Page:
AMD Shouldn't Scare You

I take a lot of flak from my readers for owning and supporting Advanced Micro Devices (NYSE: AMD  ) despite a massive share price drop and heavy debt load. But the company is only a few quarters removed from its last round of consistent profits, and if new CEO Dirk Meyer can keep up his brilliant execution -- a big change from ex-CEO Hector Ruiz' multiple missteps -- then a new age of solid profits will dawn soon. And the stock also rises.

In the spirit (bad pun intended) of the upcoming Halloween season, let me show you some really scary stocks -- and a few beauties like AMD that only look like beasts at a first glance.

So what?
It's easy to find companies with blemishes on their financial statements. Some are really scary, and some are not:

Company

Total Equity (Book Value)

Altman Z Score

Daily Trading Volume

CAPS Score

Sirius XM Radio (Nasdaq: SIRI  )

($907)

-4.36

$95

**

General Motors (NYSE: GM  )

($56,970)

0.29

$336

*

Ford Motor (NYSE: F  )

($1,683)

1.06

$315

*

Linear Technology (Nasdaq: LLTC  )

($434)

3.52

$182

*****

Clorox (NYSE: CLX  )

($370)

2.72

$102

****

Dollar values in millions. Data from Capital IQ, a division of Standard & Poor's.

Throw the book at 'em
Even a negative book value doesn't always spell disaster. Clorox took on a lot of debt in 2007 to buy back nearly $900 million of its own shares. That's about 10% of the company's market cap at the time. Clorox bottomed out at $637 million of negative book value, and has rebounded nicely from there.

Someone is still buying a lot of stock in American car makers, even though Ford's stock is down 42% over the last year and GM has lost 68% of its once so imposing market cap. The numbers only get worse if you look back a few more years, and the accumulated losses weigh heavily on their book values. For comparison, AMD's stock has suffered about as badly but the company still has $1.4 billion of positive book value.

Not Robert Altman of Short Cuts fame
With an Altman Z Score below 1.8, creditors could come knocking on a company's door any minute, asking for restitution. It's an early indicator of the kind of financial trouble that leads to bankruptcy, and is calculated from components like total assets, retained earnings, working capital, and trailing operating earnings.

From that perspective, AMD honestly does look pretty bad. The Z score has dropped from 3.5 two years ago to a meager 0.08 today, based on mounting losses, an expensive acquisition, and writedowns of the new asset's book value. But there are ways to survive an Altman score scare -- just look at Sirius, which has been living with a negative score since 2005, way before the XM acquisition.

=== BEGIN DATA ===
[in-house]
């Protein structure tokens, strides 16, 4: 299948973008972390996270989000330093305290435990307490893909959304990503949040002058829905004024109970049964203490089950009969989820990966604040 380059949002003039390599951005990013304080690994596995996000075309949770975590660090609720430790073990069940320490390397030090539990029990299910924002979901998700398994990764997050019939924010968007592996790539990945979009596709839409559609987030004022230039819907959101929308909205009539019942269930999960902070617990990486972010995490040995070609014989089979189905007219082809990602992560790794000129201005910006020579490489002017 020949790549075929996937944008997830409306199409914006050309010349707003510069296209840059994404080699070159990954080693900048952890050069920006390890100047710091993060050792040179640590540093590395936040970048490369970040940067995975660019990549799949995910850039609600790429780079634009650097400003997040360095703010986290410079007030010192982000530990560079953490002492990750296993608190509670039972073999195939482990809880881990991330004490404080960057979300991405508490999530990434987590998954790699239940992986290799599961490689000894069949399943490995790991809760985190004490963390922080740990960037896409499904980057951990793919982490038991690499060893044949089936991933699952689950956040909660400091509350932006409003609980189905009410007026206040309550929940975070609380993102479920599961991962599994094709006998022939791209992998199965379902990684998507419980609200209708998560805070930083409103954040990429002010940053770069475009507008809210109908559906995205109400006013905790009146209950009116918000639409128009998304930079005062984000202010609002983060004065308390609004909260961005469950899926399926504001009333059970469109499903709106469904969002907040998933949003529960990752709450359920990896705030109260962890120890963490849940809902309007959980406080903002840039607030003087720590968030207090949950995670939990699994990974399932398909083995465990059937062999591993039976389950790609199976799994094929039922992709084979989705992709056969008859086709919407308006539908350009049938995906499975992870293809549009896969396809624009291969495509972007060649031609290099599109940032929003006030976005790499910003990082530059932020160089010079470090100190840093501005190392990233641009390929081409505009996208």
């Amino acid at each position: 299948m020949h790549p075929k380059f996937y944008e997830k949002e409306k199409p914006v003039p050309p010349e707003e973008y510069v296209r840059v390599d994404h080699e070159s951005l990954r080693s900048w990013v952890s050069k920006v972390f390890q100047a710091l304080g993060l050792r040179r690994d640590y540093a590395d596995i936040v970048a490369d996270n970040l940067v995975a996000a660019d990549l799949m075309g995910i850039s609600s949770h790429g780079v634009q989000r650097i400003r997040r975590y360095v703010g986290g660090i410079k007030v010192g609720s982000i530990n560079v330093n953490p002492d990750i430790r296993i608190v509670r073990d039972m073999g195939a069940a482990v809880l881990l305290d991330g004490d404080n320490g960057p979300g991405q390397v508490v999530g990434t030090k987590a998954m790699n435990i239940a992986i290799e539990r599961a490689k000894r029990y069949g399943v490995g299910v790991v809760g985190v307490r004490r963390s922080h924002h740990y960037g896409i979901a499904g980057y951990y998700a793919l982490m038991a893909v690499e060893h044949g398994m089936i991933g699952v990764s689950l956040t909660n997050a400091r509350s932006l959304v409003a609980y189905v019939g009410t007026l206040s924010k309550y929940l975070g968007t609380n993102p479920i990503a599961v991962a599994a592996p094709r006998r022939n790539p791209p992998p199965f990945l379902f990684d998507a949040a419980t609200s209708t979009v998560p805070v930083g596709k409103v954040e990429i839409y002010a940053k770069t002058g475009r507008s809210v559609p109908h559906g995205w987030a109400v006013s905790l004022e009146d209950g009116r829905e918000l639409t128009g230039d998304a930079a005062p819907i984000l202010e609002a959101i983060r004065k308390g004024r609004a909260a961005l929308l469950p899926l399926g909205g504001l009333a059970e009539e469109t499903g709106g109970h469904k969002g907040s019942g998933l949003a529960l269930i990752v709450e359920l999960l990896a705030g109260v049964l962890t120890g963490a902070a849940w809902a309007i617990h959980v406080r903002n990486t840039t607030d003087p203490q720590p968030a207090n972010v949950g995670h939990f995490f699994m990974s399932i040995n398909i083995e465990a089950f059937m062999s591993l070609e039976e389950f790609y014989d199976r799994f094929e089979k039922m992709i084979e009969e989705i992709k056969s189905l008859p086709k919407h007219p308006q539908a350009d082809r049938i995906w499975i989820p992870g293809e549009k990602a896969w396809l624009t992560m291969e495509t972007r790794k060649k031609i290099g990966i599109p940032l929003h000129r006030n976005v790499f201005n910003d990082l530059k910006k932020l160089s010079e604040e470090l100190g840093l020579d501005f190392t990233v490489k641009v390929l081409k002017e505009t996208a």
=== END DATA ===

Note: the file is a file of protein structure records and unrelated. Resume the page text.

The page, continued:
Rating the scream factor
The truly scary stocks today are the ones that can't boast enough business prospects to make up for short-term financial problems. I'm looking at you, Ford and GM. You too, Sirius -- unless you have a rabbit hidden up your sleeves that will change the whole game very soon. And Hallmark Channel operator Cron Media Holdings (Nasdaq: CRWN  ) is the scariest stock I can find -- a $536 million micro-cap backed by a negative 3.8 Z score and negative $661 book value. That's right -- if privately held parent company Hallmark liquidated Crown today, the proceeds wouldn't even cover the accumulated losses. And then there's $700 million of net debt to pay off. Stay far, far away from this one, Fool.

Financial crises come in all shapes and sizes, and I'm happy to take the particular risks involved in owning AMD today. This exercise showed me that even a semiconductor stock (boo!) with a negative book value (hiss!) can also be an official Foolish newsletter recommendation with a five-star CAPS rating (yay!) -- like Stock Advisor pick Linear Technology. There's still hope for AMD to reach that level of sophistication as well; just getting back to the February 2007 price levels at which I bought my shares would triple today's share price. It's a white-knuckle roller-coaster ride in the land of high technology, and I'm fine with that.

Further Foolishness:

Linear Technology is a Motley Fool Stock Advisor recommendation. Try any of our Foolish newsletters today, free for 30 days.

Fool contributor Anders Bylund owns some AMD stock but holds no other position in any of the companies discussed here. You can check out Anders' holdings if you like, and Foolish disclosure is fine with risk, as long as the reward is worth it.